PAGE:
At dinner, we all talked about what the coming weeks might look like. I explained to my kids that things are in flux and we’re going to take it day by day. There are no hard rules on how we have to do things every day. Some days, I’ll be really busy with work and I won’t have as much time for them. Other days, I’ll be able to take some time off and do things with them rather than just guiding them to do it on their own. The point is, we have to work together.

Because my kids are used to the school schedule, they both immediately jumped to the question of when is recess. This highlighted to me that what I’m working with is programmed kids. And I would love to get them away from that kind of thinking and toward more holistic thinking. I think for me that’s it. It’s not about a schedule:

8:00 am: get up, make bed, have breakfast

9:00 am: do math worksheets

10:00 am: write in journal

10:30 am: snack break and play in the backyard

11:00 am: read

12:00 pm: lunch

etc.

I don’t want our days to look like that. There’s no opportunity for deep learning or engagement there.

This is my idea for our days:

Sometime early morning: get up, make bed, make breakfast and eat together, then clean up breakfast dishes and bake something to have later

Mid-morning: clean up baking and pull out some math problems or games

Lunch time: make lunch and eat together, then clean up

Mid-afternoon: go for a walk by the river, discover what nature has to reveal

Late afternoon: write about the river walk, read a book, play a game

And this would be in flux. The next day, there might be a craft or art or engineering project that captures the attention and takes hours to work through. The point is deep engagement, being in the zone, finding flow.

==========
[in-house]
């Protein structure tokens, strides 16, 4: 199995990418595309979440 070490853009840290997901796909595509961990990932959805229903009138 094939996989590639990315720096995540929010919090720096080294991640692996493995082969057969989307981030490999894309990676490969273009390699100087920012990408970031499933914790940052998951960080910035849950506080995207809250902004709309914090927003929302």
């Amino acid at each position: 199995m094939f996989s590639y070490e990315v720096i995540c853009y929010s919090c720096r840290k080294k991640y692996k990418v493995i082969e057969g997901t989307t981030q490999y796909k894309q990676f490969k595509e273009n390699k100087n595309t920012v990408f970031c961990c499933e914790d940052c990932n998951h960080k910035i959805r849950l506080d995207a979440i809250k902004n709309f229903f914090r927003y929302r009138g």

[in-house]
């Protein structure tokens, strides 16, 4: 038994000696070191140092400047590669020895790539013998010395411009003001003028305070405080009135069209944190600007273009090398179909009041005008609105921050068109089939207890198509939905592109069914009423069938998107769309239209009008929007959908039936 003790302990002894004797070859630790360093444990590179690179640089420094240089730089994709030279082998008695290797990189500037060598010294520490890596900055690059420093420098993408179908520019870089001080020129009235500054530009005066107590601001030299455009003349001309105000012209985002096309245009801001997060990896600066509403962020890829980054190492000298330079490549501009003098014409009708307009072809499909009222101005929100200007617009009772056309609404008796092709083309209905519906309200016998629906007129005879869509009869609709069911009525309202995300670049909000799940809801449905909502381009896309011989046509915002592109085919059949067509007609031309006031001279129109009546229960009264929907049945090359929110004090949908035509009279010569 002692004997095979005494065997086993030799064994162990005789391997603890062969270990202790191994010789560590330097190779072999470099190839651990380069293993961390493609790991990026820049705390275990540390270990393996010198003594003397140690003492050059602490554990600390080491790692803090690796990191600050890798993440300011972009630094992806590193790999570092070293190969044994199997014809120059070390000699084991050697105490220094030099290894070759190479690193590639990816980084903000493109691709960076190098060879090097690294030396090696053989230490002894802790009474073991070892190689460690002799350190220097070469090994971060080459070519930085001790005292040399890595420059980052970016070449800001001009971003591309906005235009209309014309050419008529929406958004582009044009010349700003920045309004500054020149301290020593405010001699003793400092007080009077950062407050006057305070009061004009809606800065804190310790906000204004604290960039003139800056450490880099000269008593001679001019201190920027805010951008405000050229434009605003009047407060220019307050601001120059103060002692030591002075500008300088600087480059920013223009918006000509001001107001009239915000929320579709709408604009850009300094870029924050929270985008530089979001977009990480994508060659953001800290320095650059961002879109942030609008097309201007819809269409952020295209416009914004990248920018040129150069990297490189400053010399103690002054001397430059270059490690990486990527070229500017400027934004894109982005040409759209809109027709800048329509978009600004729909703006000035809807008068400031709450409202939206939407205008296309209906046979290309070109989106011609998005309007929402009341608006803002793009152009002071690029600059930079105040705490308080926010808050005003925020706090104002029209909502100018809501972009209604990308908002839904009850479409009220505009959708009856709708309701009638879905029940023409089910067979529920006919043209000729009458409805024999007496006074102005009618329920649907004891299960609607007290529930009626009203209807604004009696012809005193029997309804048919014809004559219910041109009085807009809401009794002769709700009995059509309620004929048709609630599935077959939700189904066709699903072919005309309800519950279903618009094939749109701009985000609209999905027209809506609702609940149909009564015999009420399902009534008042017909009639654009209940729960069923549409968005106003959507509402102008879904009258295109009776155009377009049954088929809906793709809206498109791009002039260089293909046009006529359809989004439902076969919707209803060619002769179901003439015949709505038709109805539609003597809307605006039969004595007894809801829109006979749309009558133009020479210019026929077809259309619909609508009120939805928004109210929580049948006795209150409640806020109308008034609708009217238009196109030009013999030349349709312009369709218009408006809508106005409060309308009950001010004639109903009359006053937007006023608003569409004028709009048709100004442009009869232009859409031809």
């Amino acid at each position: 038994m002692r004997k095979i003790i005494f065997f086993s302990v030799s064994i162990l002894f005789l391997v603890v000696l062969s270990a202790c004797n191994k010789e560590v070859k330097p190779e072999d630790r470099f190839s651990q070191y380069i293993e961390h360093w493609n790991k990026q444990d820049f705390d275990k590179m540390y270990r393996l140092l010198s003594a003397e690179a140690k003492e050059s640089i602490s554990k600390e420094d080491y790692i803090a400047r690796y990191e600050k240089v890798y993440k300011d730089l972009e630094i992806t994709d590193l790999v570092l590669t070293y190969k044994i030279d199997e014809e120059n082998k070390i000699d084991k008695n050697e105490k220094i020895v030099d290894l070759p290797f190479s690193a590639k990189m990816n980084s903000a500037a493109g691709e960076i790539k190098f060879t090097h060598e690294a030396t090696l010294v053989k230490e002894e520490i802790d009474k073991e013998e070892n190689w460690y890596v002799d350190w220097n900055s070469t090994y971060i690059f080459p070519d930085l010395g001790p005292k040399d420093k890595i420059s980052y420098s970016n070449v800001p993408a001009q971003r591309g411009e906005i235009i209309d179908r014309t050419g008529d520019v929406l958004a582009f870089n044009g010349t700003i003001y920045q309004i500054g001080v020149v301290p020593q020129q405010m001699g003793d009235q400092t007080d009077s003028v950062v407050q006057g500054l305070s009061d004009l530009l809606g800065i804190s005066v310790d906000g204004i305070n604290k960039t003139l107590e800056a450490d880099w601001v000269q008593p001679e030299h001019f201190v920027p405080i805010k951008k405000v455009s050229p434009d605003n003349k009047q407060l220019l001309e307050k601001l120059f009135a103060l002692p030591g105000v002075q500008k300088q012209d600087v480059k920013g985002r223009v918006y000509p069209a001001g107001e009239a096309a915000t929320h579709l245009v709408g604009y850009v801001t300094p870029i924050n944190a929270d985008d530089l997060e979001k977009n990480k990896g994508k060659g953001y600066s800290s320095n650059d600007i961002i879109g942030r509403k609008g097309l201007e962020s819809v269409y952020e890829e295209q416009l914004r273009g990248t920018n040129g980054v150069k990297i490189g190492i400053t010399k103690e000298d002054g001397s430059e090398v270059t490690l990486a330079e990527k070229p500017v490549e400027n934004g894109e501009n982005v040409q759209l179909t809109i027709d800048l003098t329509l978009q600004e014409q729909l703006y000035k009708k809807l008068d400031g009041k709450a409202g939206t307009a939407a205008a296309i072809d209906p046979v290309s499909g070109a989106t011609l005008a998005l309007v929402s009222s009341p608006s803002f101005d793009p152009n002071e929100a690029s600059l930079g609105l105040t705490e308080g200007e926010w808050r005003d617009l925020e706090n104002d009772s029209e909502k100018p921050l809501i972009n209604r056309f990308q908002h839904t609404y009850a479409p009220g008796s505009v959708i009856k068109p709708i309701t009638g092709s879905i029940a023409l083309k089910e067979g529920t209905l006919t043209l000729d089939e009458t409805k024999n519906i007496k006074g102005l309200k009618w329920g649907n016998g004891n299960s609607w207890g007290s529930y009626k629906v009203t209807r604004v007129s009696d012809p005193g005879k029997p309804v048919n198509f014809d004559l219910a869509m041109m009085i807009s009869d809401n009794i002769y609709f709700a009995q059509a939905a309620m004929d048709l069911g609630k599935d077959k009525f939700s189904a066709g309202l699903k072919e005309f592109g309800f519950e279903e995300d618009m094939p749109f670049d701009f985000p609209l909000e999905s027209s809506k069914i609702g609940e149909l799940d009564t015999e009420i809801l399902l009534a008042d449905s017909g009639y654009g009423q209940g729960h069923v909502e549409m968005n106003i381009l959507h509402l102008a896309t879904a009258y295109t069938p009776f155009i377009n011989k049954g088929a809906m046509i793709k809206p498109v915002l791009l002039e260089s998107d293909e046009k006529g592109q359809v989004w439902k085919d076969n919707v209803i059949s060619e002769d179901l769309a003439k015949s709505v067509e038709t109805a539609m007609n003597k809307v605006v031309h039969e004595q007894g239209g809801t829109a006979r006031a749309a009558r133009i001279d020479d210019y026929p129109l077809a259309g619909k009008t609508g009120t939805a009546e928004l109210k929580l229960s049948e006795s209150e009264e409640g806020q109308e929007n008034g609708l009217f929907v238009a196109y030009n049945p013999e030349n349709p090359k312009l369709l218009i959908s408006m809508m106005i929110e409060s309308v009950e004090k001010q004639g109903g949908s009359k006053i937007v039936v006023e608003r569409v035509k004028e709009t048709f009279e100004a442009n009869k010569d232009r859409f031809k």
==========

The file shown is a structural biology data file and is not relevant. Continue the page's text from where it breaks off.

When asked for their input on screen time, my daughter thought that one hour at lunch with her phone would be good to keep in touch with her friends. (Personally, I thought it was a little restrictive to just have one hour a day to talk to friends that she would normally see all day. I worry about how this online-only communication is going to change how we all interact. But I’m going to try not to worry, because the results may surprise me.)

And that’s where I’m at as I sit on the cusp of Day 1. To help my kids get used to this new routine, I’m going to stick closer to the school routine, and they’ll start Day 1 with breakfast and then worksheets that they received from their teachers on their last day in class. I have other resources and things for them that I curated yesterday during my prep time (and alone time in the house, which rarely happens anymore since I’m working from home and my kids are off school). I’ll pull those out as needed, but right now, it’s day by day, one day at a time, and all other related idioms.

How are you faring? What are your plans for the coming weeks?